VIII. He once struck Hipponikus, the father of Kallias, a man of great wealth and noble birth, a blow with his fist, not being moved to it by anger, or any dispute, but having agreed previously with his friends to do so for a joke. When every one in the city cried out at his indecent and arrogant conduct, Alkibiades next morning at daybreak came to the house of Hipponikus, knocked, and came to him. Here he threw off his cloak, and offered him his body, bidding him flog him and punish him for what he had done. Hipponikus, however, pardoned him, and they became friends, so much so that Hipponikus chose him for the husband of his daughter Hipparete. Some writers say that not Hipponikus but Kallias his son gave Hipparete to Alkibiades to wife, with a dowry of ten talents, and that when her first child was born Alkibiades demanded and received ten more talents, as if he had made a previous agreement to that effect. Upon this Kallias, fearing that Alkibiades might plot against his life, gave public notice in the assembly that if he died childless, he would leave his house and all his property to the State.
Hipparete was a quiet and loving wife, but was so constantly insulted by her husband's amours with foreign and Athenian courtesans, that she at length left his house and went to her brother's. Alkibiades took no heed of this, but continued in his debauchery.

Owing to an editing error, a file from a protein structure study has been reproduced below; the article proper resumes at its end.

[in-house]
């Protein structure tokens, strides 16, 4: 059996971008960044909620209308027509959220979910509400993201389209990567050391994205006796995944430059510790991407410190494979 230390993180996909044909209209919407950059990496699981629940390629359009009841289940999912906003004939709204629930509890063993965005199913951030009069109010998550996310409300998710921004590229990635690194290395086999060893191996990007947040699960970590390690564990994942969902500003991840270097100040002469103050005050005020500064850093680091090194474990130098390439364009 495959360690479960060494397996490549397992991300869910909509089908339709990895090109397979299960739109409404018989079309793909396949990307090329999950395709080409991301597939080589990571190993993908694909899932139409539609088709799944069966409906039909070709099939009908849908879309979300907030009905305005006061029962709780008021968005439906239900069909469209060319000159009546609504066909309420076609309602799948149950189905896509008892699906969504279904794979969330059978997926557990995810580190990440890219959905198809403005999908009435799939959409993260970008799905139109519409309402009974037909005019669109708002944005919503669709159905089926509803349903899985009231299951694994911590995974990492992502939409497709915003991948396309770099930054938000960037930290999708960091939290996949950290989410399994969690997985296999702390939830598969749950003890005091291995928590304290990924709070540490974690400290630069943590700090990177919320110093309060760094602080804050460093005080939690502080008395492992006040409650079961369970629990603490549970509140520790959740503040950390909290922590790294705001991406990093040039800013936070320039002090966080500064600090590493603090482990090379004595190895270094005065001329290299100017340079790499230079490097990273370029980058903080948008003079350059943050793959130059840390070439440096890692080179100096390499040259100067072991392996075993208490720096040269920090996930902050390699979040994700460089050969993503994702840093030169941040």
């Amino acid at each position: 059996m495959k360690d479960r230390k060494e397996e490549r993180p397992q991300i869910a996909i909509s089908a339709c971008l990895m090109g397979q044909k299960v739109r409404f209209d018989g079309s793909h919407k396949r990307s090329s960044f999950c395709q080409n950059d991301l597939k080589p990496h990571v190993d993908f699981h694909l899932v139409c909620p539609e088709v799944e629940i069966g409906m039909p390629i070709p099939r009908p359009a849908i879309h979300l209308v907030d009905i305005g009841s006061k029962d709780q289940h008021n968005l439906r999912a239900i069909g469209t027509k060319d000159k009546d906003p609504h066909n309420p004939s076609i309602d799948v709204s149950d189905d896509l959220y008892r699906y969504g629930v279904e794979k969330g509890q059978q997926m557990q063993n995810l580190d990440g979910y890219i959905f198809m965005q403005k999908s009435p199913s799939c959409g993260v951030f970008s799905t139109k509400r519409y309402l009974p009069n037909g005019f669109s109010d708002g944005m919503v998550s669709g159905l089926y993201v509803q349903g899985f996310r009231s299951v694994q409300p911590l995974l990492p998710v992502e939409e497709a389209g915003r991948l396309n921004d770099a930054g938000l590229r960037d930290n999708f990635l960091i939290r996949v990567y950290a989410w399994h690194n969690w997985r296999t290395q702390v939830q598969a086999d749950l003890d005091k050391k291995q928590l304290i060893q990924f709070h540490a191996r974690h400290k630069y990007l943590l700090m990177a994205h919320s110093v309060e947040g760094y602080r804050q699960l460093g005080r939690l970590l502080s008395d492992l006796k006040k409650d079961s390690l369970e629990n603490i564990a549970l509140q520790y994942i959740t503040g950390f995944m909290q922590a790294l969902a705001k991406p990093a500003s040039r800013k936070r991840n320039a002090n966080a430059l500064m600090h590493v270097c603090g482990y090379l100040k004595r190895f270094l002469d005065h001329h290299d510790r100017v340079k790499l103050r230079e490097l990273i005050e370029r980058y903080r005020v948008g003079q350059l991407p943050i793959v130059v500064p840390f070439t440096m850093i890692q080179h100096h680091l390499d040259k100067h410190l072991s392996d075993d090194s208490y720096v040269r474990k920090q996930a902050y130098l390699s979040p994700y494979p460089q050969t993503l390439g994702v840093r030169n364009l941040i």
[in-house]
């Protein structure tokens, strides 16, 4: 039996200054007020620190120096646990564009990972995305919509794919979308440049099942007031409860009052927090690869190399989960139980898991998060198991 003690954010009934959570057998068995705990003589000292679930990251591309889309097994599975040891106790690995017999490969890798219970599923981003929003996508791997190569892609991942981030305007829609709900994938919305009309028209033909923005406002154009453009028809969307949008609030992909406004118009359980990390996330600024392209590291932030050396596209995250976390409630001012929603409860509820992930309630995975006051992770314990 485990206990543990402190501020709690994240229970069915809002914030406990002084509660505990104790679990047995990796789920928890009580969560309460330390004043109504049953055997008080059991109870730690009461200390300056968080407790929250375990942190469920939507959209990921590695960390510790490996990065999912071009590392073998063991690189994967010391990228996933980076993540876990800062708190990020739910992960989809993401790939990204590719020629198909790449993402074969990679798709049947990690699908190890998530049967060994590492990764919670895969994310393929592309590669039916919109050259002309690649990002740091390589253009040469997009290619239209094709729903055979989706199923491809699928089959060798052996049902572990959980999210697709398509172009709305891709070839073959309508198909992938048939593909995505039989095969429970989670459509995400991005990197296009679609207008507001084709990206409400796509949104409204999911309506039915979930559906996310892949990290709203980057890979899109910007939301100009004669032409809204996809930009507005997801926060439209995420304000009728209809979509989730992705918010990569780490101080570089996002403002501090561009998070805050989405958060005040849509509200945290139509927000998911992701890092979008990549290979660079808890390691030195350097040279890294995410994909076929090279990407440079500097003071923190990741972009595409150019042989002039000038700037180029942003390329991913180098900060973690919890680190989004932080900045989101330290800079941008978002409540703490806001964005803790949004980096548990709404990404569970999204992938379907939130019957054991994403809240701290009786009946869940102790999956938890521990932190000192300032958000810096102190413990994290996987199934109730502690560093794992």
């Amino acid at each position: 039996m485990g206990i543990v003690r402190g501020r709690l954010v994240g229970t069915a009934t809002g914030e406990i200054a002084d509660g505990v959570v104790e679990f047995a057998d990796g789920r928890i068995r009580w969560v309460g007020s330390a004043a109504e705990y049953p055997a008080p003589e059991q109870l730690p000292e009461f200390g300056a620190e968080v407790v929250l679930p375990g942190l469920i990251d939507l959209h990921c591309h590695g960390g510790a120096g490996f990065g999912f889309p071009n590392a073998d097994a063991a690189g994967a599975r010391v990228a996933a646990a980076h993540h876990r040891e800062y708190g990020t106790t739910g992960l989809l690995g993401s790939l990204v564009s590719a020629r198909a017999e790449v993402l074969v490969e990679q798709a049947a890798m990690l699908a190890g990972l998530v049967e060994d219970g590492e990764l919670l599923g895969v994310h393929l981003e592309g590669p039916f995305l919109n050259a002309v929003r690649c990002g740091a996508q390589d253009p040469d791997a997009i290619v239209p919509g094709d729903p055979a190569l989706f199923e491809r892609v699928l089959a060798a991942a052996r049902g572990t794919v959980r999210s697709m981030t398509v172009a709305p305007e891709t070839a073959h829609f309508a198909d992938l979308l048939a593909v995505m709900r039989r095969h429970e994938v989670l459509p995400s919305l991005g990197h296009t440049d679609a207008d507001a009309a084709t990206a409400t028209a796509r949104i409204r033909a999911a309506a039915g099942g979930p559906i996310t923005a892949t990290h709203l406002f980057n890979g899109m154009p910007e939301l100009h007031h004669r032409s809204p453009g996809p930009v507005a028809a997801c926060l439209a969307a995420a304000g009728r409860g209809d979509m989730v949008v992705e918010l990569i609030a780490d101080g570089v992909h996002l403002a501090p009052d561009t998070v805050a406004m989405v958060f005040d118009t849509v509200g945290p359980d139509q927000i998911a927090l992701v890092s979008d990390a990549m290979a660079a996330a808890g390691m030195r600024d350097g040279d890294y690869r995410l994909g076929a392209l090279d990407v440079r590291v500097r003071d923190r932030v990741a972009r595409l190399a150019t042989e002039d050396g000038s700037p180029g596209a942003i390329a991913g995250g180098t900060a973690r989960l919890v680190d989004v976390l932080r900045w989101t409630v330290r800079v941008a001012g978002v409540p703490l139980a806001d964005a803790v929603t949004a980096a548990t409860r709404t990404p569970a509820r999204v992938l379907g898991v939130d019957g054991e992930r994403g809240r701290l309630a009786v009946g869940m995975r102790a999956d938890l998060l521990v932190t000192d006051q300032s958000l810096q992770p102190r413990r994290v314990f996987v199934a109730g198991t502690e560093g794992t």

It was necessary for her to deliver her petition for separation to the magistrate with her own hand, and when she came to do so, Alkibiades laid hold of her, and took her home with him through the market-place, no one daring to oppose him and take her from him. She lived with him until her death, which took place not long after Alkibiades sailed for Ephesus. In this instance his violence does not seem to have been altogether lawless or without excuse, for the object of the law in making a wife appear in person in public seems to be that she may have an opportunity of meeting her husband and making up her quarrel with him.
IX. He had a dog of remarkable size and beauty, for which he had paid seventy minae. It had a very fine tail, which he cut off. When his friends blamed him, and said that every one was sorry for the dog and angry with him for what he had done, he laughed and said, "Then I have succeeded; for I wish the Athenians to gossip about this, for fear they should say something worse about me."